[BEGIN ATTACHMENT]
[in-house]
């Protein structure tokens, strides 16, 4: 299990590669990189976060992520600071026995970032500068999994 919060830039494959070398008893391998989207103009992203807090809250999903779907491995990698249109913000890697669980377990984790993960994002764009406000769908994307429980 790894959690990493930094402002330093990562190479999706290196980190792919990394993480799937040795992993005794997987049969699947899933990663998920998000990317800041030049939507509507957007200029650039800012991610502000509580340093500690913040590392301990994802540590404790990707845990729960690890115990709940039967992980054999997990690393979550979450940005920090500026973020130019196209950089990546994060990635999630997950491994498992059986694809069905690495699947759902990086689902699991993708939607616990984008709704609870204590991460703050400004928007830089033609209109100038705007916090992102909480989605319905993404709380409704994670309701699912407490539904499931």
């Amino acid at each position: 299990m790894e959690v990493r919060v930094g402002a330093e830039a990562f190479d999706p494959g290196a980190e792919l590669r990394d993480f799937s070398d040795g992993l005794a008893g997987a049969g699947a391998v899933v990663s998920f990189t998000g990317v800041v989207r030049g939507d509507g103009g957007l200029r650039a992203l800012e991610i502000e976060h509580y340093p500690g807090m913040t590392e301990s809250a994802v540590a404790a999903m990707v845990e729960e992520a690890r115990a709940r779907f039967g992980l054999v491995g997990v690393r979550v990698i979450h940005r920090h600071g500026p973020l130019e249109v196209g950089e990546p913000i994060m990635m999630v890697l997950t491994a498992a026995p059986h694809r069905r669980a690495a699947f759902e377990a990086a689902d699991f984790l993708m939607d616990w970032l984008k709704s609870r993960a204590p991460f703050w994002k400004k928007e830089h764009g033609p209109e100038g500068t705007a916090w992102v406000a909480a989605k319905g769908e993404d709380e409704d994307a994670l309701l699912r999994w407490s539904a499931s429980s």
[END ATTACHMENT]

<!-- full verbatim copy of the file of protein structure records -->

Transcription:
[in-house]
């Protein structure tokens, strides 16, 4: 299990590669990189976060992520600071026995970032500068999994 919060830039494959070398008893391998989207103009992203807090809250999903779907491995990698249109913000890697669980377990984790993960994002764009406000769908994307429980 790894959690990493930094402002330093990562190479999706290196980190792919990394993480799937040795992993005794997987049969699947899933990663998920998000990317800041030049939507509507957007200029650039800012991610502000509580340093500690913040590392301990994802540590404790990707845990729960690890115990709940039967992980054999997990690393979550979450940005920090500026973020130019196209950089990546994060990635999630997950491994498992059986694809069905690495699947759902990086689902699991993708939607616990984008709704609870204590991460703050400004928007830089033609209109100038705007916090992102909480989605319905993404709380409704994670309701699912407490539904499931």
């Amino acid at each position: 299990m790894e959690v990493r919060v930094g402002a330093e830039a990562f190479d999706p494959g290196a980190e792919l590669r990394d993480f799937s070398d040795g992993l005794a008893g997987a049969g699947a391998v899933v990663s998920f990189t998000g990317v800041v989207r030049g939507d509507g103009g957007l200029r650039a992203l800012e991610i502000e976060h509580y340093p500690g807090m913040t590392e301990s809250a994802v540590a404790a999903m990707v845990e729960e992520a690890r115990a709940r779907f039967g992980l054999v491995g997990v690393r979550v990698i979450h940005r920090h600071g500026p973020l130019e249109v196209g950089e990546p913000i994060m990635m999630v890697l997950t491994a498992a026995p059986h694809r069905r669980a690495a699947f759902e377990a990086a689902d699991f984790l993708m939607d616990w970032l984008k709704s609870r993960a204590p991460f703050w994002k400004k928007e830089h764009g033609p209109e100038g500068t705007a916090w992102v406000a909480a989605k319905g769908e993404d709380e409704d994307a994670l309701l699912r999994w407490s539904a499931s429980s």